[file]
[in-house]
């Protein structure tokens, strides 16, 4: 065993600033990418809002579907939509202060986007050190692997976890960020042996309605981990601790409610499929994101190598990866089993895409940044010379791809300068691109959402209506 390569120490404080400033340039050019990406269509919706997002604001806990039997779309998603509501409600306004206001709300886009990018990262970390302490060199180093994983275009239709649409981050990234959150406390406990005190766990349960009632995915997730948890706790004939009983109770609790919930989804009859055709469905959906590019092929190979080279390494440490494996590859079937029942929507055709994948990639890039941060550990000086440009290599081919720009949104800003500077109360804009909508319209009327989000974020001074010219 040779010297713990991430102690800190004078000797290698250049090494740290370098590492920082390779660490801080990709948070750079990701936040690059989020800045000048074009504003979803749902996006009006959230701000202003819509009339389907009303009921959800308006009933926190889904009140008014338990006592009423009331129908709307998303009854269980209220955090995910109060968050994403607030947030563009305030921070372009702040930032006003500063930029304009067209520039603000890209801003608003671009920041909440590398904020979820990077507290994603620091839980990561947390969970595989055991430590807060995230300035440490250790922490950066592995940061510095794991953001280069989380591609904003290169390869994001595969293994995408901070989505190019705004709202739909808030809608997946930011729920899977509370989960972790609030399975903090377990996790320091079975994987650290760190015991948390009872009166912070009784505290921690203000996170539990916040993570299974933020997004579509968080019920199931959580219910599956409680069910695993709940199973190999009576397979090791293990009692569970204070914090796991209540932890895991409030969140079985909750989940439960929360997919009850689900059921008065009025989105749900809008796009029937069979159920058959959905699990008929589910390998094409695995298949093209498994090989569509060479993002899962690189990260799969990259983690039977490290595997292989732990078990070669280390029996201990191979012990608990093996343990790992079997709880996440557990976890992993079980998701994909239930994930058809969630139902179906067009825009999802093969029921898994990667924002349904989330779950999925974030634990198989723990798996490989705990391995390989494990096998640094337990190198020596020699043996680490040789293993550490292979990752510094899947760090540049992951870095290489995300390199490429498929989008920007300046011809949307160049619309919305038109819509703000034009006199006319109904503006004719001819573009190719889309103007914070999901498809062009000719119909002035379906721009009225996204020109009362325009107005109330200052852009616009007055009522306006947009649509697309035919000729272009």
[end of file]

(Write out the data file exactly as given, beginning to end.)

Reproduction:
[in-house]
């Protein structure tokens, strides 16, 4: 065993600033990418809002579907939509202060986007050190692997976890960020042996309605981990601790409610499929994101190598990866089993895409940044010379791809300068691109959402209506 390569120490404080400033340039050019990406269509919706997002604001806990039997779309998603509501409600306004206001709300886009990018990262970390302490060199180093994983275009239709649409981050990234959150406390406990005190766990349960009632995915997730948890706790004939009983109770609790919930989804009859055709469905959906590019092929190979080279390494440490494996590859079937029942929507055709994948990639890039941060550990000086440009290599081919720009949104800003500077109360804009909508319209009327989000974020001074010219 040779010297713990991430102690800190004078000797290698250049090494740290370098590492920082390779660490801080990709948070750079990701936040690059989020800045000048074009504003979803749902996006009006959230701000202003819509009339389907009303009921959800308006009933926190889904009140008014338990006592009423009331129908709307998303009854269980209220955090995910109060968050994403607030947030563009305030921070372009702040930032006003500063930029304009067209520039603000890209801003608003671009920041909440590398904020979820990077507290994603620091839980990561947390969970595989055991430590807060995230300035440490250790922490950066592995940061510095794991953001280069989380591609904003290169390869994001595969293994995408901070989505190019705004709202739909808030809608997946930011729920899977509370989960972790609030399975903090377990996790320091079975994987650290760190015991948390009872009166912070009784505290921690203000996170539990916040993570299974933020997004579509968080019920199931959580219910599956409680069910695993709940199973190999009576397979090791293990009692569970204070914090796991209540932890895991409030969140079985909750989940439960929360997919009850689900059921008065009025989105749900809008796009029937069979159920058959959905699990008929589910390998094409695995298949093209498994090989569509060479993002899962690189990260799969990259983690039977490290595997292989732990078990070669280390029996201990191979012990608990093996343990790992079997709880996440557990976890992993079980998701994909239930994930058809969630139902179906067009825009999802093969029921898994990667924002349904989330779950999925974030634990198989723990798996490989705990391995390989494990096998640094337990190198020596020699043996680490040789293993550490292979990752510094899947760090540049992951870095290489995300390199490429498929989008920007300046011809949307160049619309919305038109819509703000034009006199006319109904503006004719001819573009190719889309103007914070999901498809062009000719119909002035379906721009009225996204020109009362325009107005109330200052852009616009007055009522306006947009649509697309035919000729272009």